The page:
St. Luke's United Methodist Church

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Orlando, FL 32819
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Weekly Devotions February 13 -17, 2017

Posted on February 12, 2017 at 8:00 pm in .

St. Luke’s Weekly Devotions are written by people just like you. These devotions draw on authentic life experiences, scripture, prayers, and sermon series material to offer inspiration throughout the week. Use these devotions to guide you in your spiritual journey.

That’s the Power of Love   February 13, 2017

Read: If I speak in the tongues of mortals and of angels, but do not have love, I am a noisy gong or a clanging cymbal.  

And if I have prophetic powers, and understand all mysteries and all knowledge, and if I have all faith, so as to remove mountains, but do not have love, I am nothing.
If I give away all my possessions, and if I hand over my body so that I may boast, but do not have love, I gain nothing. . .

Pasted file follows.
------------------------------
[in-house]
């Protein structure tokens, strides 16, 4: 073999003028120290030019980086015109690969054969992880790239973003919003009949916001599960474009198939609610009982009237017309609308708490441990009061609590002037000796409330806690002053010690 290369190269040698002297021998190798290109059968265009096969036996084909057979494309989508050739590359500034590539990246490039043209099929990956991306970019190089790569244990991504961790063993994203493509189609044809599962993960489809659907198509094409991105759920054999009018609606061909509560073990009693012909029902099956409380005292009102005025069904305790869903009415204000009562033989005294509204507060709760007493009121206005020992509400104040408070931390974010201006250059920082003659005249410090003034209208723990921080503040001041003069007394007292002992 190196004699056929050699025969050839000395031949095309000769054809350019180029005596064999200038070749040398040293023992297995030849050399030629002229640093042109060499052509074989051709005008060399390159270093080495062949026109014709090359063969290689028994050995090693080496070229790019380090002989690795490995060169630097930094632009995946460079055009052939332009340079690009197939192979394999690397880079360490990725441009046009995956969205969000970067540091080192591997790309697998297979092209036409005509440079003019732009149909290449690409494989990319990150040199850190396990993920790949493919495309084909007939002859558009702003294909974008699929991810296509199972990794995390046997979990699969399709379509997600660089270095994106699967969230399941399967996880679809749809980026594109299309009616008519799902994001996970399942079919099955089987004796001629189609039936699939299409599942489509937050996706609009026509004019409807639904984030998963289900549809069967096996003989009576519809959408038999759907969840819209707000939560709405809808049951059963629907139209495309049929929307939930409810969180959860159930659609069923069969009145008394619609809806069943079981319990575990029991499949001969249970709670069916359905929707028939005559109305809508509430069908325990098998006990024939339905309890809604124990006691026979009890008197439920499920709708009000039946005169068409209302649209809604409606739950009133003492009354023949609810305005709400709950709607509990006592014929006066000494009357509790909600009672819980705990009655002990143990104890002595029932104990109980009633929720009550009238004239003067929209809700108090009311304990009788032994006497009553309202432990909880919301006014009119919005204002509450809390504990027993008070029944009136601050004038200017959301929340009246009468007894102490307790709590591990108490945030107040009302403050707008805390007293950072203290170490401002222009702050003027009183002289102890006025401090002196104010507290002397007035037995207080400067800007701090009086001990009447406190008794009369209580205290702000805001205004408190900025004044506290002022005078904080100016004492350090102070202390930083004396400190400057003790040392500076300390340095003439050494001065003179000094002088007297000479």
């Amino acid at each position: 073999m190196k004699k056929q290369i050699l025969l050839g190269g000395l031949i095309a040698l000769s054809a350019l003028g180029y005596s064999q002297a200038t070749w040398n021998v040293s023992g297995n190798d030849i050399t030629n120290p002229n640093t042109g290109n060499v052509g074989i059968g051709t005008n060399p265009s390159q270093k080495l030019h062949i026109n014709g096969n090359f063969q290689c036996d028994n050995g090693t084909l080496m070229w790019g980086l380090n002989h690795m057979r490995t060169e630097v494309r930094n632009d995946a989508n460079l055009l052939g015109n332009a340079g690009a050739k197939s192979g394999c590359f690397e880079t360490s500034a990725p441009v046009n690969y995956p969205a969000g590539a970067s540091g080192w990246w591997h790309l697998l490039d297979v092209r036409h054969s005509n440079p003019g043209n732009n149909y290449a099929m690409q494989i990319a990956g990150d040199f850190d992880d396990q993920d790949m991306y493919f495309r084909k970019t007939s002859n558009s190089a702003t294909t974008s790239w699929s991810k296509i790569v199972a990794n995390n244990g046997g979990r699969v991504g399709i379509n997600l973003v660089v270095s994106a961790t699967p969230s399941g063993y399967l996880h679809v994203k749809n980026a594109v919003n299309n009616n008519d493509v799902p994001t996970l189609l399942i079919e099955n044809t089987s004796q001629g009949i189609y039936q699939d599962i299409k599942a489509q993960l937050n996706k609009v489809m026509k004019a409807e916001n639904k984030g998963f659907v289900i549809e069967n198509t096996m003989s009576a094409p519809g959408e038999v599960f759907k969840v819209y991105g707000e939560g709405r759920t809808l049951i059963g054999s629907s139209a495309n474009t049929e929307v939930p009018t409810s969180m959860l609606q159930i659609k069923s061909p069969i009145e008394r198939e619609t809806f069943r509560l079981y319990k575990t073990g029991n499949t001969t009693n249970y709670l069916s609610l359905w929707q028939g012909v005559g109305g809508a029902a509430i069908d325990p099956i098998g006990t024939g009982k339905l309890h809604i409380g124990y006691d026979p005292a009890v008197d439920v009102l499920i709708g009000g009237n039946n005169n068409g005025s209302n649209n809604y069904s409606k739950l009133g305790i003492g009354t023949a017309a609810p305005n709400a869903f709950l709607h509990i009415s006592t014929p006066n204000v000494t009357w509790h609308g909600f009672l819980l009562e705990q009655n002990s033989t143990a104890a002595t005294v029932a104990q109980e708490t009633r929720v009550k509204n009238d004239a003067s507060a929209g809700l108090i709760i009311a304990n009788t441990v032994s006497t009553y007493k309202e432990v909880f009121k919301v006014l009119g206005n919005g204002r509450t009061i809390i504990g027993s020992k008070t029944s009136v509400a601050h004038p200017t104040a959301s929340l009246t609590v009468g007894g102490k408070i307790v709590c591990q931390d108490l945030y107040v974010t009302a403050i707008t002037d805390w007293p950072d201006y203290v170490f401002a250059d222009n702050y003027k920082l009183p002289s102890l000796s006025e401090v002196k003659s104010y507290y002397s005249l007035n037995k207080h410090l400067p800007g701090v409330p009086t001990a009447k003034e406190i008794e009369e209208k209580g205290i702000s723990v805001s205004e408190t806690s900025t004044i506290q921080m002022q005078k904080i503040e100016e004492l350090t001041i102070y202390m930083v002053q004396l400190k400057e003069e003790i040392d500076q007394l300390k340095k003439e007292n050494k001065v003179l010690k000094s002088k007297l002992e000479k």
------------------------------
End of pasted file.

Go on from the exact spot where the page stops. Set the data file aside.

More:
. (1 Corinthians 13)

Think about: In the Gospel of John we learn that God loved us so much that he sent his son to die for us so that we could spend eternity with him. (John 3:16). That’s the kind of love we are talking about here, not that overwhelming emotion we feel when we are with the people we care about. We’re talking about the kind of love where our feelings don’t matter. All that matters is that we serve God as vessels of his love, communicating his love to everyone — the people we love, the people we don’t love, the people we can barely tolerate, the people who have trouble tolerating us, the people we agree with, the people we don’t agree with — well, I could go on and on.

In this most familiar passage of 1 Corinthians, Paul is dealing with a problem that exists among believers concerning gifts of the Spirit — abilities they received when they chose to follow Jesus and were baptized by the Holy Spirit. To serve others as God wants them to, the believers had to have the power of God within them. The Holy Spirit provides that power and gives them — and us — capabilities that we otherwise cannot do. These gifts of the Holy Spirit enable us together to serve each other and the world as the body of Christ.